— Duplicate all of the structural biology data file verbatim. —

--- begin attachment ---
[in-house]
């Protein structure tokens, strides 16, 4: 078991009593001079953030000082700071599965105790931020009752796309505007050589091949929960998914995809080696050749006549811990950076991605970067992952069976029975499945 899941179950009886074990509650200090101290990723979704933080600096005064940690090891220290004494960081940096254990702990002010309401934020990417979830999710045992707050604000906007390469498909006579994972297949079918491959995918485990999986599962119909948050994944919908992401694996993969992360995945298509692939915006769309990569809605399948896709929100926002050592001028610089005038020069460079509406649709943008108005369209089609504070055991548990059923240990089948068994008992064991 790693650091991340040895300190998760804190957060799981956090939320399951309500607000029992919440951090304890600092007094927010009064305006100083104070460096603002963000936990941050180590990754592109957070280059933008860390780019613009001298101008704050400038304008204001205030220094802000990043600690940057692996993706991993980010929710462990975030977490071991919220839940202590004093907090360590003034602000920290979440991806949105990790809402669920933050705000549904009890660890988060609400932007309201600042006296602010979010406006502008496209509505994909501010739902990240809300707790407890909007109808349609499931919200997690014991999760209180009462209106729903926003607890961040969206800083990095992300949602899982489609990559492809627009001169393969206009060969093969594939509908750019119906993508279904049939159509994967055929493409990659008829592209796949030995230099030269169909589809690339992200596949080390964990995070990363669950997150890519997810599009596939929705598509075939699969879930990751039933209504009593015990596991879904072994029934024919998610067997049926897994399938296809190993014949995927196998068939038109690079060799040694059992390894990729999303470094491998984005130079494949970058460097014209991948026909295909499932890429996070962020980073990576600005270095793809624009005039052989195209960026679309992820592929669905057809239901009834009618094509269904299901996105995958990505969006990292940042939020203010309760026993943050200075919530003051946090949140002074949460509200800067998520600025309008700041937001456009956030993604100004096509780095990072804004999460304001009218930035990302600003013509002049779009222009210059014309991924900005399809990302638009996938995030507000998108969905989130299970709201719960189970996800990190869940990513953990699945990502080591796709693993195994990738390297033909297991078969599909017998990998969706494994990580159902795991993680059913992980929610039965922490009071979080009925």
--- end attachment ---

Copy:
[in-house]
């Protein structure tokens, strides 16, 4: 078991009593001079953030000082700071599965105790931020009752796309505007050589091949929960998914995809080696050749006549811990950076991605970067992952069976029975499945 899941179950009886074990509650200090101290990723979704933080600096005064940690090891220290004494960081940096254990702990002010309401934020990417979830999710045992707050604000906007390469498909006579994972297949079918491959995918485990999986599962119909948050994944919908992401694996993969992360995945298509692939915006769309990569809605399948896709929100926002050592001028610089005038020069460079509406649709943008108005369209089609504070055991548990059923240990089948068994008992064991 790693650091991340040895300190998760804190957060799981956090939320399951309500607000029992919440951090304890600092007094927010009064305006100083104070460096603002963000936990941050180590990754592109957070280059933008860390780019613009001298101008704050400038304008204001205030220094802000990043600690940057692996993706991993980010929710462990975030977490071991919220839940202590004093907090360590003034602000920290979440991806949105990790809402669920933050705000549904009890660890988060609400932007309201600042006296602010979010406006502008496209509505994909501010739902990240809300707790407890909007109808349609499931919200997690014991999760209180009462209106729903926003607890961040969206800083990095992300949602899982489609990559492809627009001169393969206009060969093969594939509908750019119906993508279904049939159509994967055929493409990659008829592209796949030995230099030269169909589809690339992200596949080390964990995070990363669950997150890519997810599009596939929705598509075939699969879930990751039933209504009593015990596991879904072994029934024919998610067997049926897994399938296809190993014949995927196998068939038109690079060799040694059992390894990729999303470094491998984005130079494949970058460097014209991948026909295909499932890429996070962020980073990576600005270095793809624009005039052989195209960026679309992820592929669905057809239901009834009618094509269904299901996105995958990505969006990292940042939020203010309760026993943050200075919530003051946090949140002074949460509200800067998520600025309008700041937001456009956030993604100004096509780095990072804004999460304001009218930035990302600003013509002049779009222009210059014309991924900005399809990302638009996938995030507000998108969905989130299970709201719960189970996800990190869940990513953990699945990502080591796709693993195994990738390297033909297991078969599909017998990998969706494994990580159902795991993680059913992980929610039965922490009071979080009925």